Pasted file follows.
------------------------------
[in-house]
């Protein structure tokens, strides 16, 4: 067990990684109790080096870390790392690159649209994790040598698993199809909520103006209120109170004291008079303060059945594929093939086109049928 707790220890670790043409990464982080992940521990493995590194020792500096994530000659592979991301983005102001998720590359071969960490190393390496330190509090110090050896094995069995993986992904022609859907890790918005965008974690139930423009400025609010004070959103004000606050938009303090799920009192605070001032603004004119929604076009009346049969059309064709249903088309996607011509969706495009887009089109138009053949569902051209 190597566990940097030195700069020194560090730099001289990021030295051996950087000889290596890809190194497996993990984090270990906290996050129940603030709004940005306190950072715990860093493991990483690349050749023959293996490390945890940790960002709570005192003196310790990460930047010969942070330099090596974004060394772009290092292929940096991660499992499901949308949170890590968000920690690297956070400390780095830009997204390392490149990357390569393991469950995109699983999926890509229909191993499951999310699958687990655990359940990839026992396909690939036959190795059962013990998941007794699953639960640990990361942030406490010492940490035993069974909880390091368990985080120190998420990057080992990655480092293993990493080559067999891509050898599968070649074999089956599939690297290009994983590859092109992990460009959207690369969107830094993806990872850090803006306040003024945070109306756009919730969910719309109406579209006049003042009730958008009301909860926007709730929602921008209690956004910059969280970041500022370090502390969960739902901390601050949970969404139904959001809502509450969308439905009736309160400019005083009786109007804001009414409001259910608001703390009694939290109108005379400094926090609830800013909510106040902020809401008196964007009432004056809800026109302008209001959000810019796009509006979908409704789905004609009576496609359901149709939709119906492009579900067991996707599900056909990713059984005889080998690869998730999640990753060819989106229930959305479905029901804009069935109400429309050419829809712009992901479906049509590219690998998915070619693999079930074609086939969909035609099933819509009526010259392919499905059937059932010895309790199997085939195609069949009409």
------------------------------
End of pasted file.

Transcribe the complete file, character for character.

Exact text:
[in-house]
């Protein structure tokens, strides 16, 4: 067990990684109790080096870390790392690159649209994790040598698993199809909520103006209120109170004291008079303060059945594929093939086109049928 707790220890670790043409990464982080992940521990493995590194020792500096994530000659592979991301983005102001998720590359071969960490190393390496330190509090110090050896094995069995993986992904022609859907890790918005965008974690139930423009400025609010004070959103004000606050938009303090799920009192605070001032603004004119929604076009009346049969059309064709249903088309996607011509969706495009887009089109138009053949569902051209 190597566990940097030195700069020194560090730099001289990021030295051996950087000889290596890809190194497996993990984090270990906290996050129940603030709004940005306190950072715990860093493991990483690349050749023959293996490390945890940790960002709570005192003196310790990460930047010969942070330099090596974004060394772009290092292929940096991660499992499901949308949170890590968000920690690297956070400390780095830009997204390392490149990357390569393991469950995109699983999926890509229909191993499951999310699958687990655990359940990839026992396909690939036959190795059962013990998941007794699953639960640990990361942030406490010492940490035993069974909880390091368990985080120190998420990057080992990655480092293993990493080559067999891509050898599968070649074999089956599939690297290009994983590859092109992990460009959207690369969107830094993806990872850090803006306040003024945070109306756009919730969910719309109406579209006049003042009730958008009301909860926007709730929602921008209690956004910059969280970041500022370090502390969960739902901390601050949970969404139904959001809502509450969308439905009736309160400019005083009786109007804001009414409001259910608001703390009694939290109108005379400094926090609830800013909510106040902020809401008196964007009432004056809800026109302008209001959000810019796009509006979908409704789905004609009576496609359901149709939709119906492009579900067991996707599900056909990713059984005889080998690869998730999640990753060819989106229930959305479905029901804009069935109400429309050419829809712009992901479906049509590219690998998915070619693999079930074609086939969909035609099933819509009526010259392919499905059937059932010895309790199997085939195609069949009409």